Louise Minchin on 'nightmare' of doing her own makeup for TV
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Louise Minchin, 52, has been at the helm of BBC Breakfast since 2003, but has since delved into other aspects of TV including the popular quiz show Eggheads. In 2008, she and her BBC colleagues, Sian Williams, Bill Turnbull, Charlie Stayt and Nick Robinson, featured on the celebrity version of the long-running quiz, and since it’s big move to Channel 5 ahead of the new series, Louise expressed interest in returning to the panel alongside her co-stars.
Count me in too!
The popular program sees a group of five members face general knowledge Goliath’s and try to beat them for a cash prize but if the Eggheads win, the money rolls over to the next show.
Often a huge amount of money can be at stake.
Taking to Twitter, Sian suggested the team of five head up their own quiz team to take on the regular Egghead genius’, and try their luck at winning the jackpot prize for charity.
“How about it team? Rematch?” she wondered, tagging her colleagues in the post.
Nick was first to reply, indicating he was definitely up for it.
Louise also agreed, exclaiming: “Count me in too!”
It comes after Channel 5 released a casting advert, revealing they are actively looking for teams to take on the Eggheads as filming for the latest series commences.
Despite changing broadcasters after 18-years on-air, the show will remain ultimately the same, with the same set and panel and host Jeremy Vine all returning.
Addressing the big changes in an interview with Radio Times, Jeremy reassured viewers: “I always knew the show wouldn’t be lost for ever.
“It’s such a thrill to be presenting undoubtedly one of the greatest TV quizzes of all time.
“I love the fact that just as people were beginning to think we might be gone for ever, we’re suddenly back with a bang.”
Despite the change of broadcaster, the presenter reassured fans that the team of brainiacs they all know and love will also be returning for the new series.
“One of the nice things is that the set’s not changing. The music’s not changing,” he smiled.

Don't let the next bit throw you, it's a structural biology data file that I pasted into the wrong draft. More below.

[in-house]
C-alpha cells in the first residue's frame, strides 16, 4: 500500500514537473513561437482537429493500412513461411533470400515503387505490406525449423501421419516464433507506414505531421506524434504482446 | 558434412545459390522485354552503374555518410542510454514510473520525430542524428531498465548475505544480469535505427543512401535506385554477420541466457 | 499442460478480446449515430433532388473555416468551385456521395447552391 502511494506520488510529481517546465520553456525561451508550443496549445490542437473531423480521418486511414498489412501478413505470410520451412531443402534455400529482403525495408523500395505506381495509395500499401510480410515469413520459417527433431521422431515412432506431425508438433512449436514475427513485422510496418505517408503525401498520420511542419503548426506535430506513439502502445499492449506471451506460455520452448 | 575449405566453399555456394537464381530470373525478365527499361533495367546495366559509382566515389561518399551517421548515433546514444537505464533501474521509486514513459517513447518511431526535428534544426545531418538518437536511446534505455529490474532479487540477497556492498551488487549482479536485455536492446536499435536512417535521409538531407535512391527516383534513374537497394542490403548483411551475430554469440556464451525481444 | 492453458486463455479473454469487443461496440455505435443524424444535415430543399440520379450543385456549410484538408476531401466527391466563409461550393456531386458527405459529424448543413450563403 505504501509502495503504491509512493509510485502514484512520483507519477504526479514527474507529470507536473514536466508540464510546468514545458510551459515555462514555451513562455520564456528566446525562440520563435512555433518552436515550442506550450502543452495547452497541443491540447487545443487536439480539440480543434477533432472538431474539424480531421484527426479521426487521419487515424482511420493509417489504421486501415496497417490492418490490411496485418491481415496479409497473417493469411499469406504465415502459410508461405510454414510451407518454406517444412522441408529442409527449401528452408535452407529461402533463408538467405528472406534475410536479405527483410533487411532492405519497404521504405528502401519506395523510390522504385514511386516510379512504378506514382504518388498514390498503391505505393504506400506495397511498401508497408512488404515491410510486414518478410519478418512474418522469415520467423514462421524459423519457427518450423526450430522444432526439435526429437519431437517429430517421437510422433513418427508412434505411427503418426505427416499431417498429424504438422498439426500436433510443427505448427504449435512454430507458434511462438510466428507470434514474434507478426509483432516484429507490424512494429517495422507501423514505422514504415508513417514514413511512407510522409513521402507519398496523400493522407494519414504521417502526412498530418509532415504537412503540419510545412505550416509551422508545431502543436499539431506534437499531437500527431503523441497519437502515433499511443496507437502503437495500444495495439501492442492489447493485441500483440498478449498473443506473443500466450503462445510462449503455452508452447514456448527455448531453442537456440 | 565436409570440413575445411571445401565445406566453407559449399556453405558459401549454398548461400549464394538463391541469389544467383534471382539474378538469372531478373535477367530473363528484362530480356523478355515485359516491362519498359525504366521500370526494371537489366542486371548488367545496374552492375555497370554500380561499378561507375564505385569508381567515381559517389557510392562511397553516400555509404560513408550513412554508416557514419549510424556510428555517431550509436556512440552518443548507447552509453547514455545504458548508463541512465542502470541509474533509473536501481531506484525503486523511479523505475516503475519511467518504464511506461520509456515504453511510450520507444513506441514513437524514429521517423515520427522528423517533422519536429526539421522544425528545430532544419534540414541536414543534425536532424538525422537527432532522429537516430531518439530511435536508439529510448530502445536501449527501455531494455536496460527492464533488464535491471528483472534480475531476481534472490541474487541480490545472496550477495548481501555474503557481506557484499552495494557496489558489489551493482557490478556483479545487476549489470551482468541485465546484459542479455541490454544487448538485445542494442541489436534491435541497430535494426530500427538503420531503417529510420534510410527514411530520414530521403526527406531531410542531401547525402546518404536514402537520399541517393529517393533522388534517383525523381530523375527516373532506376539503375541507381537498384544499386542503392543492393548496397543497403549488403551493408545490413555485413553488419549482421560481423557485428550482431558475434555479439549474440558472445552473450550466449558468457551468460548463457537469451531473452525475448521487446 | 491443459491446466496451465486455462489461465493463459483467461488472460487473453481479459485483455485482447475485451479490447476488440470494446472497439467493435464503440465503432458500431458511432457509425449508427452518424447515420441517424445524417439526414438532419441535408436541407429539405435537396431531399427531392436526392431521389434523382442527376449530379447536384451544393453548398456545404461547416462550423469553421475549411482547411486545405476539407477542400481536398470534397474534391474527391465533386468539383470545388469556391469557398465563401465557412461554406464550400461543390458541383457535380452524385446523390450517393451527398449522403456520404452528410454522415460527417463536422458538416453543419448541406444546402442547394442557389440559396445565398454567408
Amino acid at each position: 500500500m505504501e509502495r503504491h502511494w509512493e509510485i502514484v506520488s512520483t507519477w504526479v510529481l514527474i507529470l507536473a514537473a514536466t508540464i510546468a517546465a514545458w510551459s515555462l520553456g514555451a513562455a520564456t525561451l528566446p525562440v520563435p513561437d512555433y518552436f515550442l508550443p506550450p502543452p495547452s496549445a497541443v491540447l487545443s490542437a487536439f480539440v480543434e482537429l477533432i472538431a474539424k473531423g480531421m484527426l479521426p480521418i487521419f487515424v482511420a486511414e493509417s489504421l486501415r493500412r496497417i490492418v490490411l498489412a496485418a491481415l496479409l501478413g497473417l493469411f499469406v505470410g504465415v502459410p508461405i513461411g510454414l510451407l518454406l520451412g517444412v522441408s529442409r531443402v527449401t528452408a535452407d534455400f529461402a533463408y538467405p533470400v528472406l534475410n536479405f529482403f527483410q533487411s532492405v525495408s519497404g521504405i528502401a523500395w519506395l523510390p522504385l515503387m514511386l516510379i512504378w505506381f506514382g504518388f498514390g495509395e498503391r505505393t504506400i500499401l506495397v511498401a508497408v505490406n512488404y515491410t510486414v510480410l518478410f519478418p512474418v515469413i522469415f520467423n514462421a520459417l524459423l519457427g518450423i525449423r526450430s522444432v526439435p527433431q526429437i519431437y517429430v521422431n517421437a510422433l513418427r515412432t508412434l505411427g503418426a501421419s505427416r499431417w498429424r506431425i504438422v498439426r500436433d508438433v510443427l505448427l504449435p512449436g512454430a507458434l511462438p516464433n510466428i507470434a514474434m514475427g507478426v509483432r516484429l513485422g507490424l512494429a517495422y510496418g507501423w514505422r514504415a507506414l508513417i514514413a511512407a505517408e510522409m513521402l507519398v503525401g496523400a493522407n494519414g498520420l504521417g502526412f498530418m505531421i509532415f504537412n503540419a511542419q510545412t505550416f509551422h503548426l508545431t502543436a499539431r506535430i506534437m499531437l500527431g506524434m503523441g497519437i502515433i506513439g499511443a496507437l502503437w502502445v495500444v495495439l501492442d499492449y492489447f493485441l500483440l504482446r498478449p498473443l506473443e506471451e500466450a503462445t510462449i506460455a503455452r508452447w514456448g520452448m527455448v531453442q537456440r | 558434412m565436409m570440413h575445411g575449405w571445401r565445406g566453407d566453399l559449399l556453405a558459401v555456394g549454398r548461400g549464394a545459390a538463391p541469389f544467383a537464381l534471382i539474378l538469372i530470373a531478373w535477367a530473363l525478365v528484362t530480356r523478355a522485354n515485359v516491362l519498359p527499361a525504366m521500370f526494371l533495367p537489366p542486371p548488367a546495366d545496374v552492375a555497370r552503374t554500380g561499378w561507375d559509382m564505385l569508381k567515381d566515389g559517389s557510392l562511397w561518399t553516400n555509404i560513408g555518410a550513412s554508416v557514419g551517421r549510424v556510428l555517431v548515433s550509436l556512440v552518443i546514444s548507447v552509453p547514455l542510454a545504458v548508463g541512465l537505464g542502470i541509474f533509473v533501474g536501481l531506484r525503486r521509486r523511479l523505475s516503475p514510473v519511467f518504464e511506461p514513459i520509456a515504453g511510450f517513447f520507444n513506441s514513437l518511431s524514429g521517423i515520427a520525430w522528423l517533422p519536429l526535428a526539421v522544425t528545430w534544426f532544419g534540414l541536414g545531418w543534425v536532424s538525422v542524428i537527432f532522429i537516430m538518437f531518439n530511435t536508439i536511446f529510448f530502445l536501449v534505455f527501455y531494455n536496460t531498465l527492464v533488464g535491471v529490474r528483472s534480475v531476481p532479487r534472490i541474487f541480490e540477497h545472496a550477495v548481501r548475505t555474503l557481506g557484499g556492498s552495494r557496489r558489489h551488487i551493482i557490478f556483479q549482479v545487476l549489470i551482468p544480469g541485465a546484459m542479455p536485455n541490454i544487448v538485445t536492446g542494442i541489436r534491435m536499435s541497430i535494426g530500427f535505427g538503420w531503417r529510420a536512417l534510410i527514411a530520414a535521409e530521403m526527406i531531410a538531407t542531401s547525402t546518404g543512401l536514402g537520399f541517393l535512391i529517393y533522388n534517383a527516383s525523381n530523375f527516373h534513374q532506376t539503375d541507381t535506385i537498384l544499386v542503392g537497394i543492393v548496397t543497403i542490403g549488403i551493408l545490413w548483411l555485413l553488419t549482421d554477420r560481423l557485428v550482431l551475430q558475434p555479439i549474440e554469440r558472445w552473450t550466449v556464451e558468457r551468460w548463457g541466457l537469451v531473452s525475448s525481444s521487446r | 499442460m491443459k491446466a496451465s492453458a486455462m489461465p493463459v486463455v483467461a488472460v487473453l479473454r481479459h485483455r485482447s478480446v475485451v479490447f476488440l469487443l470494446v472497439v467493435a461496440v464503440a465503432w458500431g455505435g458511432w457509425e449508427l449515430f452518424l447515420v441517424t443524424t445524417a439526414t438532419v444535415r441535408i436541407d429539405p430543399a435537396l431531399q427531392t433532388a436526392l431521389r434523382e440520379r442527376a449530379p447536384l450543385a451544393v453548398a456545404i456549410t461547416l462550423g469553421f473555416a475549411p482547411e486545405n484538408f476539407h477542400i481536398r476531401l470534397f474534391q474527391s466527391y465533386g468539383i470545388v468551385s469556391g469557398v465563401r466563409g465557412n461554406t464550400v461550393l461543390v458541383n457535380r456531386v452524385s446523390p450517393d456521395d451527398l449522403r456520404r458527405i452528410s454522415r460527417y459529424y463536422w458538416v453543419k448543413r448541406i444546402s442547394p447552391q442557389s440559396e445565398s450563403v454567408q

“It was never broken; it was being rested. Sadly, Dave Rainford died last year so the very first thing we’ll do when we assemble is drink a pint and toast Dave.”
Jeremy also acknowledged that times are changing and the BBC needs to cater to a younger audience, Jeremy recently admitted that older viewers are more “loyal”, and no matter where the show goes they will follow.
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“The good old BBC are very aware that they need to innovate constantly and bring on a younger audience.
“If you’re a successful show — which Eggheads is with over 2,000 editions — you’re always going to be vulnerable to somebody saying, ‘I think we can find something better.’”
He noted that it’s “difficult for the BBC” in that sense, but might work well for Channel 5.
“The thing that made Eggheads tricky for them was that research showed that it had the oldest audience on British television,” he continued.
Jeremy’s full interview is available to read now in Radio Times [RADIO TIMES]
“I think that plays to our favour. The older viewer is so loyal.”
He added, laughing: “When I ring my mum, if Eggheads is on, she’ll tell me off and hang up.”
Jeremy’s full interview is available to read now in Radio Times.
BBC Breakfast airs weekdays at 6am on BBC One.
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